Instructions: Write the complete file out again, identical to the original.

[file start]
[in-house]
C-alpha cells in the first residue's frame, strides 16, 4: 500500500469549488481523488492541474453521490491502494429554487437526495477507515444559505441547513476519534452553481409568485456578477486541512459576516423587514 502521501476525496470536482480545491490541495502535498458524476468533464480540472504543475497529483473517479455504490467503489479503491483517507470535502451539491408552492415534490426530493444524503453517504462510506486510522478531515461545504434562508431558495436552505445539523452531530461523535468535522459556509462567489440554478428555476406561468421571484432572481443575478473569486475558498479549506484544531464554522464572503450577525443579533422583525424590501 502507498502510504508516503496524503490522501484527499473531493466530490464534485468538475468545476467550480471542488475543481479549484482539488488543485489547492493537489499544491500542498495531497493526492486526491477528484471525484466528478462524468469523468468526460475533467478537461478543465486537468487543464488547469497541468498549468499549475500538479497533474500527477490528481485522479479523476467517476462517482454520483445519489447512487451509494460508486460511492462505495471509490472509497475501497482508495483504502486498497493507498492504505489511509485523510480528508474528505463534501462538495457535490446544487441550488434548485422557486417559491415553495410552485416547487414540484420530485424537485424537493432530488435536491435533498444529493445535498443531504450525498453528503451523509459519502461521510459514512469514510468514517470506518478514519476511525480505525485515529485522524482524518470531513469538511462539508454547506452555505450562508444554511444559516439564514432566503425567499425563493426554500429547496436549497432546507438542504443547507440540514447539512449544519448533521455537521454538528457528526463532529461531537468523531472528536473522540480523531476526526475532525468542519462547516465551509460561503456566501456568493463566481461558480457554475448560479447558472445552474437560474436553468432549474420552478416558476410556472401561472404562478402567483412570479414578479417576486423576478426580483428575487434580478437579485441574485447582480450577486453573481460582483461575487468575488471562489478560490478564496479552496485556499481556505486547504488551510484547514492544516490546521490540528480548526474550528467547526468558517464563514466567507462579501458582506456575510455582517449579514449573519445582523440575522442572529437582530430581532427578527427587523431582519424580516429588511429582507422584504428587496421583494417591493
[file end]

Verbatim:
[in-house]
C-alpha cells in the first residue's frame, strides 16, 4: 500500500469549488481523488492541474453521490491502494429554487437526495477507515444559505441547513476519534452553481409568485456578477486541512459576516423587514 502521501476525496470536482480545491490541495502535498458524476468533464480540472504543475497529483473517479455504490467503489479503491483517507470535502451539491408552492415534490426530493444524503453517504462510506486510522478531515461545504434562508431558495436552505445539523452531530461523535468535522459556509462567489440554478428555476406561468421571484432572481443575478473569486475558498479549506484544531464554522464572503450577525443579533422583525424590501 502507498502510504508516503496524503490522501484527499473531493466530490464534485468538475468545476467550480471542488475543481479549484482539488488543485489547492493537489499544491500542498495531497493526492486526491477528484471525484466528478462524468469523468468526460475533467478537461478543465486537468487543464488547469497541468498549468499549475500538479497533474500527477490528481485522479479523476467517476462517482454520483445519489447512487451509494460508486460511492462505495471509490472509497475501497482508495483504502486498497493507498492504505489511509485523510480528508474528505463534501462538495457535490446544487441550488434548485422557486417559491415553495410552485416547487414540484420530485424537485424537493432530488435536491435533498444529493445535498443531504450525498453528503451523509459519502461521510459514512469514510468514517470506518478514519476511525480505525485515529485522524482524518470531513469538511462539508454547506452555505450562508444554511444559516439564514432566503425567499425563493426554500429547496436549497432546507438542504443547507440540514447539512449544519448533521455537521454538528457528526463532529461531537468523531472528536473522540480523531476526526475532525468542519462547516465551509460561503456566501456568493463566481461558480457554475448560479447558472445552474437560474436553468432549474420552478416558476410556472401561472404562478402567483412570479414578479417576486423576478426580483428575487434580478437579485441574485447582480450577486453573481460582483461575487468575488471562489478560490478564496479552496485556499481556505486547504488551510484547514492544516490546521490540528480548526474550528467547526468558517464563514466567507462579501458582506456575510455582517449579514449573519445582523440575522442572529437582530430581532427578527427587523431582519424580516429588511429582507422584504428587496421583494417591493